DefDog: Whither the CIA & Should David Ignatius Stop Talking?

Ethics, Government

Harry Truman is rolling over in his grave.

Post-Petraeus CIA Should Kill Less and Spy More, Former Chief [Mike Hayden] Says

By Noah Shachtman

WIRED, November 12, 2012

When David Petraeus got the job of CIA chief, he knew what job #1 was: find out everything he could about al-Qaida and its allies — and then assist in their removal from the land of living. Fourteen months and more than 110 drone strikes later, the breaking of al-Qaida’s core that began under Petraeus’ predecessors is almost complete. Yet a major chunk of the nation’s intelligence community remains singularly focused on terrorism.

It’s time to give that a rest, a former leader of the Central Intelligence Agency says — especially with Petraeus gone. There’s a whole world out there that needs to be snooped on.

“We have been tremendously focused on counterterrorism for the last 11 years [since 9/11]. How do you now begin to make sure that you cover other necessary things without making the country less safe?” asks former CIA director and retired Gen. Michael Hayden.

Nearly every major international security concern facing Petraeus’ successors is, in essence, a question of intelligence: What is Iran’s nuclear capability, really? Which way will the Syrian civil war go? Why is China building up its Navy so fast? What the hell is Kim Jong-Un up to? “Those are things that you’re not going to learn through diplomacy or through press reporting. And that takes you to intelligence,” notes John E. McLaughlin, the CIA’s former acting director. He doesn’t believe the counterterrorism necessarily needs to be pared back. There are just all these other jobs that the nation’s spy agencies have to handle. “The biggest challenge may be the sheer volume of problems that require intelligence input.”

Read full article.

Phi Beta Iota:  The CIA was never supposed to be more than a central collating and sense-making service.  David Ignatius. appearing today on CNN, states that its core mission is collecting intelligence.  That is not correct.  The CIA evolved into a clandestine and covert operations agency over time because that was the one area where other US Government stakeholders could not compete with it.  Below is quoted from Robert Steele: Post-Benghazi — Open Season on CIA?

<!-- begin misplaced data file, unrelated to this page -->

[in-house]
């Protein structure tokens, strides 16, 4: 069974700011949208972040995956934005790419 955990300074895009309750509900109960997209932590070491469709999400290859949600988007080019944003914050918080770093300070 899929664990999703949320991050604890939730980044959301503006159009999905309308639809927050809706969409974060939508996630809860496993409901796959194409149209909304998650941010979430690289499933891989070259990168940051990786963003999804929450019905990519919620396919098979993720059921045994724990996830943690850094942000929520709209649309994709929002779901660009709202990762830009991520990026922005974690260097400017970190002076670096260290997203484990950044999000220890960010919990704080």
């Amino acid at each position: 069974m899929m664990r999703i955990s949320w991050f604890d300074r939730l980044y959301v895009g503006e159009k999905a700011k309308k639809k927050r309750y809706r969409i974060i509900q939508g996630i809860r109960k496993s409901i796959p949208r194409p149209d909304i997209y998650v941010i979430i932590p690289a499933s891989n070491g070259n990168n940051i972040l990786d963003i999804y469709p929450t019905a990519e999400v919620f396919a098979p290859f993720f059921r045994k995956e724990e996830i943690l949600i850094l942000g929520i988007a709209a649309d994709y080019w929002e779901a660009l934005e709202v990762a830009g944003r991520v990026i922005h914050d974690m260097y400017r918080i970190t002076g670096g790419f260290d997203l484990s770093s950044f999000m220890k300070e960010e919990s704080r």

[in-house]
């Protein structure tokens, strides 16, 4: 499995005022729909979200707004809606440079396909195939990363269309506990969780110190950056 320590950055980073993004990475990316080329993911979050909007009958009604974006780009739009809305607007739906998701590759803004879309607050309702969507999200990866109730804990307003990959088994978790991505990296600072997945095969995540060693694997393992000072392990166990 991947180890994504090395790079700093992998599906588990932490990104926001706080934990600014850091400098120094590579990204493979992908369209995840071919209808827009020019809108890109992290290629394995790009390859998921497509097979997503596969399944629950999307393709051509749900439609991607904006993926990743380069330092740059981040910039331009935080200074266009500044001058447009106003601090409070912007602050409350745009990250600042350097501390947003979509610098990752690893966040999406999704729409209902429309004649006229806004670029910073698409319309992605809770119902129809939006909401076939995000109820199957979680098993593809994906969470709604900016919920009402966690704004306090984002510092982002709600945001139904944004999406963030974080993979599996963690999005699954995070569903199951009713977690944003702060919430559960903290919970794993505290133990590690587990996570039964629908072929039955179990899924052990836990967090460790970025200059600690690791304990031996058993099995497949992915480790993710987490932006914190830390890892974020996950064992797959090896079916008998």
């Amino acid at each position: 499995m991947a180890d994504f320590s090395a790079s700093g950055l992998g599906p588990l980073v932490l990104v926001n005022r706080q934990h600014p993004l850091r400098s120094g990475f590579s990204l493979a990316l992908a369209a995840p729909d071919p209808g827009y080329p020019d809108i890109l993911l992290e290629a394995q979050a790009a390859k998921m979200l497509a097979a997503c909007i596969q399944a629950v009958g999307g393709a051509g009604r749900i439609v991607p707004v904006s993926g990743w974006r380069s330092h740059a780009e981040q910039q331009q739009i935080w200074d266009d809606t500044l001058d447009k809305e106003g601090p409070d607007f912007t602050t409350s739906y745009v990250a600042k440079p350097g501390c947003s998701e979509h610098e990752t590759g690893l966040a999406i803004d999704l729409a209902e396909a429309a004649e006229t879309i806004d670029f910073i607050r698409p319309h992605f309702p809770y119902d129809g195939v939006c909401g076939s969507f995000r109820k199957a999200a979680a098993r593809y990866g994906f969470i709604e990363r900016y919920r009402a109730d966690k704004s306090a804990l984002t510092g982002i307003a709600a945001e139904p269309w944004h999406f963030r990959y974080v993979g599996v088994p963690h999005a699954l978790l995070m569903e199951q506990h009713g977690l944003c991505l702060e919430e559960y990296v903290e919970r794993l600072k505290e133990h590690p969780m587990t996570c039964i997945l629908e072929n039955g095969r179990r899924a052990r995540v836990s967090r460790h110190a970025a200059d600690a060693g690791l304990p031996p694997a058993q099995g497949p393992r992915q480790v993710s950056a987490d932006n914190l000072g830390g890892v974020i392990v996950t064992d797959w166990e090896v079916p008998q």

Harry Truman, writing in 1963 in the Washington Post, made it quite clear that he never intended to create a covert or clandestine operations monster, but rather a central intellectual and ethical means of processing information from all sources so as to present to the President what one author has called the “best truth.“  Today CIA is incompetent at analysis, mediocre at science & techology, and downright dangerous, morally disengaged, and flat out stupid in relation to clandestine and covert operations.  Worse, CIA is quite good at lying to Congress and lying to the Executive and lying to the Court, dishonoring at every turn its motto from the Bible, “Ye shall know the truth, and the truth will set you free” (John 8:32).  CIA not only cannot discern the truth, it fears the truth.

The next Director of CIA (D/CIA) needs to focus on all-source analysis as well as requirements definition, collection management, and the continuing education of policy, acquisition, and operations officers who have been away from school for too long.  The now massive bureaucracy administered by the Director of National Intelligence is a complete failure.  It should be shut down.  Still unable to do all-source collection, still unable to do all-source processing; still unable to do all-source analysis; still unable to provide decision support for more than 4% of what the President needs and nothing for everyone else, the US secret intelligence community is a complete and very expensive failure.  The next D/CIA should be someone who could reinstate their traditional role as Director of Central Intelligence (DCI) while we phase out all of the DNI fluff, and reconstitute all of the agencies, each of which is, at this time, more than 50% fraud, waste, or abuse, and less than 5% useful.

See Also:

Robert Steele: Intelligence for the President Revisited

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